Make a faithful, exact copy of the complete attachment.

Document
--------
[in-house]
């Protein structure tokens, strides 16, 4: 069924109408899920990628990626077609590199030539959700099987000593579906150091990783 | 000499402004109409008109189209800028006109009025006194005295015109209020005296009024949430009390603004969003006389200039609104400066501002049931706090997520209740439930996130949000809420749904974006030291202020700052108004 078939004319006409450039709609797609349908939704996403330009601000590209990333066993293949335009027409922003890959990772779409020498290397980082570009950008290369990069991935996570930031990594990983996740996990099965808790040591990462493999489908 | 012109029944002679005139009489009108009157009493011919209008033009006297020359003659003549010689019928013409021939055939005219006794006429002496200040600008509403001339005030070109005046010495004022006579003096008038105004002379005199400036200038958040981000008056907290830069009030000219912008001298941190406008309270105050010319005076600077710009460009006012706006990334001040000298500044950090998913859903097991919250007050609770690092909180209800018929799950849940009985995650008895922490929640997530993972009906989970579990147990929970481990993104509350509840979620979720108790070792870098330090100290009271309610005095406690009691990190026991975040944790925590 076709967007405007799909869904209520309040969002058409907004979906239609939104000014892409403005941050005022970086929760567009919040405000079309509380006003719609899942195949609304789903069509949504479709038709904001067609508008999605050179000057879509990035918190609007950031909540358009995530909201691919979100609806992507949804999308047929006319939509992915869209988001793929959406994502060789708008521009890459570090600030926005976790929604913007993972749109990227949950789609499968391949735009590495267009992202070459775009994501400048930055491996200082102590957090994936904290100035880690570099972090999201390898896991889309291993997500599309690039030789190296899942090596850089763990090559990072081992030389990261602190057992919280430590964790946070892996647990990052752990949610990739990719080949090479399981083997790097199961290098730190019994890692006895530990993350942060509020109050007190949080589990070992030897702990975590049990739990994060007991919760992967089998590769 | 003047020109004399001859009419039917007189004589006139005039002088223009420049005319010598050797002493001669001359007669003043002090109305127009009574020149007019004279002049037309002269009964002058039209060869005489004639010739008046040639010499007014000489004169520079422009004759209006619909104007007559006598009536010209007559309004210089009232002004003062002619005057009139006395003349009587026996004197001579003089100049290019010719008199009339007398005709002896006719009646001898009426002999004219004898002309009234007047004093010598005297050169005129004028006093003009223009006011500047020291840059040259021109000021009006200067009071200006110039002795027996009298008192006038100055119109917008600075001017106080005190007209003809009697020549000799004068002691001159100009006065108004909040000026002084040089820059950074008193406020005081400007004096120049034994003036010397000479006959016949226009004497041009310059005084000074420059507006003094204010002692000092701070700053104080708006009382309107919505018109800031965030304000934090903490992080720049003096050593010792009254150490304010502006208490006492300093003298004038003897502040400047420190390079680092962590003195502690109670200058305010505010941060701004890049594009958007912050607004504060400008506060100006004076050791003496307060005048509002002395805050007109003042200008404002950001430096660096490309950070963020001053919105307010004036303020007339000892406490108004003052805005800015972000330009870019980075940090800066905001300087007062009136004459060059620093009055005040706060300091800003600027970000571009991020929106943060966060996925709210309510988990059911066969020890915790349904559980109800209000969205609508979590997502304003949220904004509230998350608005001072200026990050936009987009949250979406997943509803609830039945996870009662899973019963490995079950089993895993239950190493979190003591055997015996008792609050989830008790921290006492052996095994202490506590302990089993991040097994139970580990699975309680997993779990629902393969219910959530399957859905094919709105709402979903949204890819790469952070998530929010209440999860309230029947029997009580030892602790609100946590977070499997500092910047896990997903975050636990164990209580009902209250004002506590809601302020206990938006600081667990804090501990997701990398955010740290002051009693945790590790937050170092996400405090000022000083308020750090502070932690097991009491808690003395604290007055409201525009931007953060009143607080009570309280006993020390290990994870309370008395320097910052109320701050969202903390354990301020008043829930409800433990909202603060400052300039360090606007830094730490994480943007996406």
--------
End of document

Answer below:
[in-house]
């Protein structure tokens, strides 16, 4: 069924109408899920990628990626077609590199030539959700099987000593579906150091990783 | 000499402004109409008109189209800028006109009025006194005295015109209020005296009024949430009390603004969003006389200039609104400066501002049931706090997520209740439930996130949000809420749904974006030291202020700052108004 078939004319006409450039709609797609349908939704996403330009601000590209990333066993293949335009027409922003890959990772779409020498290397980082570009950008290369990069991935996570930031990594990983996740996990099965808790040591990462493999489908 | 012109029944002679005139009489009108009157009493011919209008033009006297020359003659003549010689019928013409021939055939005219006794006429002496200040600008509403001339005030070109005046010495004022006579003096008038105004002379005199400036200038958040981000008056907290830069009030000219912008001298941190406008309270105050010319005076600077710009460009006012706006990334001040000298500044950090998913859903097991919250007050609770690092909180209800018929799950849940009985995650008895922490929640997530993972009906989970579990147990929970481990993104509350509840979620979720108790070792870098330090100290009271309610005095406690009691990190026991975040944790925590 076709967007405007799909869904209520309040969002058409907004979906239609939104000014892409403005941050005022970086929760567009919040405000079309509380006003719609899942195949609304789903069509949504479709038709904001067609508008999605050179000057879509990035918190609007950031909540358009995530909201691919979100609806992507949804999308047929006319939509992915869209988001793929959406994502060789708008521009890459570090600030926005976790929604913007993972749109990227949950789609499968391949735009590495267009992202070459775009994501400048930055491996200082102590957090994936904290100035880690570099972090999201390898896991889309291993997500599309690039030789190296899942090596850089763990090559990072081992030389990261602190057992919280430590964790946070892996647990990052752990949610990739990719080949090479399981083997790097199961290098730190019994890692006895530990993350942060509020109050007190949080589990070992030897702990975590049990739990994060007991919760992967089998590769 | 003047020109004399001859009419039917007189004589006139005039002088223009420049005319010598050797002493001669001359007669003043002090109305127009009574020149007019004279002049037309002269009964002058039209060869005489004639010739008046040639010499007014000489004169520079422009004759209006619909104007007559006598009536010209007559309004210089009232002004003062002619005057009139006395003349009587026996004197001579003089100049290019010719008199009339007398005709002896006719009646001898009426002999004219004898002309009234007047004093010598005297050169005129004028006093003009223009006011500047020291840059040259021109000021009006200067009071200006110039002795027996009298008192006038100055119109917008600075001017106080005190007209003809009697020549000799004068002691001159100009006065108004909040000026002084040089820059950074008193406020005081400007004096120049034994003036010397000479006959016949226009004497041009310059005084000074420059507006003094204010002692000092701070700053104080708006009382309107919505018109800031965030304000934090903490992080720049003096050593010792009254150490304010502006208490006492300093003298004038003897502040400047420190390079680092962590003195502690109670200058305010505010941060701004890049594009958007912050607004504060400008506060100006004076050791003496307060005048509002002395805050007109003042200008404002950001430096660096490309950070963020001053919105307010004036303020007339000892406490108004003052805005800015972000330009870019980075940090800066905001300087007062009136004459060059620093009055005040706060300091800003600027970000571009991020929106943060966060996925709210309510988990059911066969020890915790349904559980109800209000969205609508979590997502304003949220904004509230998350608005001072200026990050936009987009949250979406997943509803609830039945996870009662899973019963490995079950089993895993239950190493979190003591055997015996008792609050989830008790921290006492052996095994202490506590302990089993991040097994139970580990699975309680997993779990629902393969219910959530399957859905094919709105709402979903949204890819790469952070998530929010209440999860309230029947029997009580030892602790609100946590977070499997500092910047896990997903975050636990164990209580009902209250004002506590809601302020206990938006600081667990804090501990997701990398955010740290002051009693945790590790937050170092996400405090000022000083308020750090502070932690097991009491808690003395604290007055409201525009931007953060009143607080009570309280006993020390290990994870309370008395320097910052109320701050969202903390354990301020008043829930409800433990909202603060400052300039360090606007830094730490994480943007996406």